Models Direct review the latest piece of research to show that ‘perfect’ models can damage your sales depending on how images are used.
Read this Models Direct review of the latest piece of research to show that ‘perfect’ models can damage your sales…
Yet another study into advertising has confirmed that prominent pictures of so-called ‘aspirational’ models are not the best kind to use if you hope to maximise sales of your product.
Warwick Business School researchers have discovered that women are less likely to buy a product that appears next to a close-up or large image of a very slim or ‘perfect’ model. This is due to coping mechanisms that cause them to have negative feelings towards the model, in order that they can avoid alternative feelings of inferiority.
Dr Ansons said: “We found that the way the picture of the perfectly shaped model was used was very important in determining a positive or negative effect on women’s self-perception.
“When the exposure to the idealised image of a woman is blatant, a conscious process is activated and consumers employ defensive coping strategies. For instance, they belittle the model or celebrity to restore a positive perception of themselves. So the product in the advert becomes associated with negative reactions.”
He went on: “Attractive female models and celebrities are routinely used in advertisements and yet previous research has shown mixed reactions, some have found the effect to be positive, while others have found it to be negative. We wanted to find out why this was.”
So what did this study reveal? “We found that a woman’s self-perception and consequent effects on product evaluation depend on the degree of attention paid to the idealised image of a woman in advertisements.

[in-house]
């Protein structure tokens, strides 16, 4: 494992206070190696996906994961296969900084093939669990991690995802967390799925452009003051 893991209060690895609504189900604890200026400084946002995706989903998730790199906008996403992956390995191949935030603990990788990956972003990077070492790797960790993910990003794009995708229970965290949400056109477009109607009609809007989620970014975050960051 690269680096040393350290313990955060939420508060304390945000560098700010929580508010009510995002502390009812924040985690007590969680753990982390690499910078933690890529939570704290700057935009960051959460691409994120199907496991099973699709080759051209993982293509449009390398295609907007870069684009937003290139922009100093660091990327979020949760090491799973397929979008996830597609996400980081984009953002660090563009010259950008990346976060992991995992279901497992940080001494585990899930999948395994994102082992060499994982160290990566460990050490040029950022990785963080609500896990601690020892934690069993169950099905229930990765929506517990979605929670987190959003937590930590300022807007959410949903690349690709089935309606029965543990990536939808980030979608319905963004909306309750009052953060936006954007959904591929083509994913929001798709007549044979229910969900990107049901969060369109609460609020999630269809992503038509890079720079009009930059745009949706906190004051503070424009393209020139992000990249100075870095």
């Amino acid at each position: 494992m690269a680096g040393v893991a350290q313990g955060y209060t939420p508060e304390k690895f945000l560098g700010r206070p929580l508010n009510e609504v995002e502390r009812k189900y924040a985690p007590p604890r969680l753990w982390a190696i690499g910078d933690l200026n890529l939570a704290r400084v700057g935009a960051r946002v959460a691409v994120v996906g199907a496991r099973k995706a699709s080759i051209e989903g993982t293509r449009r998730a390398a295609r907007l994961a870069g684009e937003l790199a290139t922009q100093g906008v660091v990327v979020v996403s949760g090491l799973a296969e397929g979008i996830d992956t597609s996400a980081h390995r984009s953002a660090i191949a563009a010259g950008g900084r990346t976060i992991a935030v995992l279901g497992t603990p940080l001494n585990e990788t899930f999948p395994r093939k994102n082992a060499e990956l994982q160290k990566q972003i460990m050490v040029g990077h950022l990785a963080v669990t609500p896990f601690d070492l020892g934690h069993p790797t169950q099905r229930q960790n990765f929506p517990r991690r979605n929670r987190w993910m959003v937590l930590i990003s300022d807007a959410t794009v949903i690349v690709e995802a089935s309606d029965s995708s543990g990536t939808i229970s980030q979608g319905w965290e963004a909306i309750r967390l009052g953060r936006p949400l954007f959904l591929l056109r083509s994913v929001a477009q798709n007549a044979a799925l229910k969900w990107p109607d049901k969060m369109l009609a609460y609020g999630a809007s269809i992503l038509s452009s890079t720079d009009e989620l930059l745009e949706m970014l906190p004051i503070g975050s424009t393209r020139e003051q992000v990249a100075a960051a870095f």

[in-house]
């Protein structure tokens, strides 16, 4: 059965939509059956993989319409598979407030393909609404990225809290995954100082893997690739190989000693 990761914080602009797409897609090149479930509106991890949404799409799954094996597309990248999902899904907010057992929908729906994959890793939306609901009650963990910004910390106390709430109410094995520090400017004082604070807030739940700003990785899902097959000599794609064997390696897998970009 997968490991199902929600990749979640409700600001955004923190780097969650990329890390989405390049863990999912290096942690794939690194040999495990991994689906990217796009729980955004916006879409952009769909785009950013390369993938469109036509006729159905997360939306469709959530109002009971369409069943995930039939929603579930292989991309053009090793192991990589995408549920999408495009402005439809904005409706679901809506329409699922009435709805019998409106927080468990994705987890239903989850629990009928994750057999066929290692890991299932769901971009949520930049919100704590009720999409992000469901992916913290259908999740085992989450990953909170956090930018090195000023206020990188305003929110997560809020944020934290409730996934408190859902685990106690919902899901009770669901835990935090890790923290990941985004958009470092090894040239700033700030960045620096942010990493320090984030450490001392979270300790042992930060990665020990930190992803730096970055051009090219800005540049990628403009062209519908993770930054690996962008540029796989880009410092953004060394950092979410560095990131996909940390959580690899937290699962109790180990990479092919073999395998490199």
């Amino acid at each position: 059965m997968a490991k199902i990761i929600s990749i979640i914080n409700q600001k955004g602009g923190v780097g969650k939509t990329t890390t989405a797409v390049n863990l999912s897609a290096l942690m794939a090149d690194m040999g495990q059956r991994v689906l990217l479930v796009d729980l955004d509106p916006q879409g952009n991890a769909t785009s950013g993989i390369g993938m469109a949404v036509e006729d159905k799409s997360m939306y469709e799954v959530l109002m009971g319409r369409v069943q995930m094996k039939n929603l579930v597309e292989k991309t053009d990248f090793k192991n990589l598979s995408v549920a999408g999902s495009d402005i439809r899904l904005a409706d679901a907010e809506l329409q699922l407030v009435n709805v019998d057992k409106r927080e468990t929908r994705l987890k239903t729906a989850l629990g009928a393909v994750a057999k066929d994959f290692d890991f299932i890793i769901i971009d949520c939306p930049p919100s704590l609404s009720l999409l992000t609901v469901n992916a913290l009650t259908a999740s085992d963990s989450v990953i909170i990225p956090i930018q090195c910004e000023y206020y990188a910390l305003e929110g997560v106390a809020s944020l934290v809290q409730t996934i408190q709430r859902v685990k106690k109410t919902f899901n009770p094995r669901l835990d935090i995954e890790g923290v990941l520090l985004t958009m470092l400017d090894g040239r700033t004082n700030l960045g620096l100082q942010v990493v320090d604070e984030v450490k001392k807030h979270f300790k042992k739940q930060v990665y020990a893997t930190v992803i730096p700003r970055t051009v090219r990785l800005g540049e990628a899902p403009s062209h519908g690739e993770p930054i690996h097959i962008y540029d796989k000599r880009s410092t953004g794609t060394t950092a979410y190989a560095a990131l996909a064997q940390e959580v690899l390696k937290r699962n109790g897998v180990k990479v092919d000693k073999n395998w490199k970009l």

“When consumers are blatantly exposed to idealised images of thin and beautiful women they are more likely to use a defensive coping strategies to boost self-evaluation by denigrating the pictured woman.
“This can negatively affect the products these models endorse through the transfer of the negative evaluation of the model to the endorsed product.
“However when subtly exposed to these perfectly shaped models, consumers do not engage in defensive coping by disparaging the model. Instead it leads to negative self-evaluation but does not interfere with their evaluation of the pictured model. Thus, the generally positive evaluation of the model leads to a favourable reaction to the product she is endorsing.”
So, either way, the study suggests that images of perfection often lead the consumer to feel negative about their own image. And this result is more likely to damage sales when the use is blatant – which it is in many current advertisements.
It is for reasons like this that Models Direct promotes the use of diverse and ‘real’ models in advertising. Not only can the advertiser avoid alienating their consumers this way, they could also reduce cases of negative self-evaluation in society which – we believe – should be seen as a priority.